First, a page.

UX Brighton, May 2014
Well last night was great. Aside from seeing Ben enjoying and recommending Pub du Vin’s ales to delegates, whilst bouncing the event, the talks at UX Brighton were brilliant.
Over the last three years, since the Alpha, I’ve tried to get to any event that has seen a member of GDS speaking and when I saw it was Leisa Reichelt, I couldn’t say no.
There were two other speakers at the event. Tim Loo from Foolproof and Jason Ryan from Brilliant Noise. Both had similar presentations about UX Strategy and Customer Experience.
As a designer that likes to build things, these strategy talks can be drawn out. And, I’m struggling to see how customer experience differs from user experience; my current thinking is that its focus on the post-sales experience is what gives it this title?
But customers are still a user of the product, brand and experience. Seems like semantics and more and more slide decks.
“The strategy is delivery”
I just love the work GDS do.
Leisa’s points were in direct contradiction to the first two presenters and she made no effort to disguise this.
All the talk, and all the excuses were answered with ‘just build things’. I imagine this is the logical state to be in when the government has been abused for so long by the large software houses.
She also mentioned that there were no UX designers at GDS as it’s everybody’s realm. I wanted to ask “I’m a UX designer, what could I do at GDS?”.
At this point a tweet was made by Carlos of Spook Studio (our office neighbours) which caused a bit of a spat on Twitter.
There's no such thing as a UX person. UX is for everybody. #uxbri— Carlos Saba (@kungfucarlos) May 13, 2014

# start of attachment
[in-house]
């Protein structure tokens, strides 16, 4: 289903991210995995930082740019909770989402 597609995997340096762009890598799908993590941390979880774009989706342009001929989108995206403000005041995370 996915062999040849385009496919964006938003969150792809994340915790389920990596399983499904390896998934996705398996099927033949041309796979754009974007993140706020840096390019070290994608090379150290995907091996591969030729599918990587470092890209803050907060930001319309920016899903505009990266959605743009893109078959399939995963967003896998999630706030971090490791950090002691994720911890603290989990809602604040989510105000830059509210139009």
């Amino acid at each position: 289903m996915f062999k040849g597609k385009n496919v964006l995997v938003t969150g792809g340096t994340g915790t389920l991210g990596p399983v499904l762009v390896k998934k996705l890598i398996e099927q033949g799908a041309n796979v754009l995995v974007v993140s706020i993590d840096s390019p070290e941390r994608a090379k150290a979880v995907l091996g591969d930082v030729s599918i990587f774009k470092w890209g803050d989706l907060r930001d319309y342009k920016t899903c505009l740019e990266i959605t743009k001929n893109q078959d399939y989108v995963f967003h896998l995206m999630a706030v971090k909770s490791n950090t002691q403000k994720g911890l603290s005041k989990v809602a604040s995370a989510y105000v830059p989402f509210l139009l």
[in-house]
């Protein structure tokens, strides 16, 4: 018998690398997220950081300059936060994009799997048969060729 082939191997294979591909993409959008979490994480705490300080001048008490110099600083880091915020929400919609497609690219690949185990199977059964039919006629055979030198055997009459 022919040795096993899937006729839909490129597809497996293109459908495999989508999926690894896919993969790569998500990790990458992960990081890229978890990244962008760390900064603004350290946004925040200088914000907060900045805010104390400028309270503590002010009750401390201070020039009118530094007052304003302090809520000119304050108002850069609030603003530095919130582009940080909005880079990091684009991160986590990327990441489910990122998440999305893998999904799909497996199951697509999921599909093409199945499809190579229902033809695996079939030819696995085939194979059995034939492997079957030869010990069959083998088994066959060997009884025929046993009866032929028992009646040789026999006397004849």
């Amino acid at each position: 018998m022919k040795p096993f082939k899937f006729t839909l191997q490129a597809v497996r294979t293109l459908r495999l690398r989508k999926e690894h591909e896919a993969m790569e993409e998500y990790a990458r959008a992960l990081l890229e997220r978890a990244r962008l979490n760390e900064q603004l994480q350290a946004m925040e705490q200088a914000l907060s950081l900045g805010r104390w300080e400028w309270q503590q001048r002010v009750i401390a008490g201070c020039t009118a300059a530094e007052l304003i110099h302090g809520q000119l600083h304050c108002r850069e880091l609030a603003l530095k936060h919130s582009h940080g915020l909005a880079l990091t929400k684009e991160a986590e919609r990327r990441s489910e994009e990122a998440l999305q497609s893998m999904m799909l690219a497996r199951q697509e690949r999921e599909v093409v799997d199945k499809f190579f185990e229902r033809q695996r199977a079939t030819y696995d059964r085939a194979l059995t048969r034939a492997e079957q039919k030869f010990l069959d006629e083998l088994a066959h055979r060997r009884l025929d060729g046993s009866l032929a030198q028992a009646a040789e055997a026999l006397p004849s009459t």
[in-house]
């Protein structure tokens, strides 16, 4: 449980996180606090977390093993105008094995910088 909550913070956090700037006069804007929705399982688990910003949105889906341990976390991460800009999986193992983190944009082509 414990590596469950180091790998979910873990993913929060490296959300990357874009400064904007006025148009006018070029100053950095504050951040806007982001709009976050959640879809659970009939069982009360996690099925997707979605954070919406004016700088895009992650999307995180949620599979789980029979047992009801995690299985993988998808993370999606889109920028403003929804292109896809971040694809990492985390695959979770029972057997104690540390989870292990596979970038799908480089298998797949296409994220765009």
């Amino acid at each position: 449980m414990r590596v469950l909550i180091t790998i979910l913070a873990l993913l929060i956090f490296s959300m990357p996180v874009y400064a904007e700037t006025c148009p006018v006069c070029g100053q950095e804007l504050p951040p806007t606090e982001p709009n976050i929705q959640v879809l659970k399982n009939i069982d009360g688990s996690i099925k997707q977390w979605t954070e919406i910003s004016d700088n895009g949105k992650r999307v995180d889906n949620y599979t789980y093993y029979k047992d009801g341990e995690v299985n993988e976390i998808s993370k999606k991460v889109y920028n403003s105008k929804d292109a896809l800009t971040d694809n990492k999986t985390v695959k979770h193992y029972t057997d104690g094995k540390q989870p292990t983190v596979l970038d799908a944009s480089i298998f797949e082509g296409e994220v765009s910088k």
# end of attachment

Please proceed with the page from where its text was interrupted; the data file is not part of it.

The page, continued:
This prompted a response that answered my question:
@andybudd agree (surprise!) #gdsteam call that person the Service Manager https://t.co/p8RDNmVmmj— Leisa Reichelt (@leisa) May 14, 2014
All good discussion. Shame the messenger got shot.
The idea of putting a prototype together, that directly contradicts stakeholders’ points of view, but has the power to get buy in from senior stakeholders, is very exciting. And if you’re good at what you do, you’ll find a way to do this efficiently and professionally.
Not produce another slide deck.
It was interesting watching the other two speakers defend their process when Leisa had finished; perhaps shaken by the confidence and quality of the GDS message?
Later that night, I got to thinking…
Lean and agile processes allow you to make changes as you go, so do we need huge, four year projects to change culture, or do we just build things and amend as we learn more.
I used to think that this wasn’t possible inside an agency given the finite nature of the relationship. Wrong! If you’re in a good agency, it’s totally possible and essential to cultivating lasting relationships with your clients.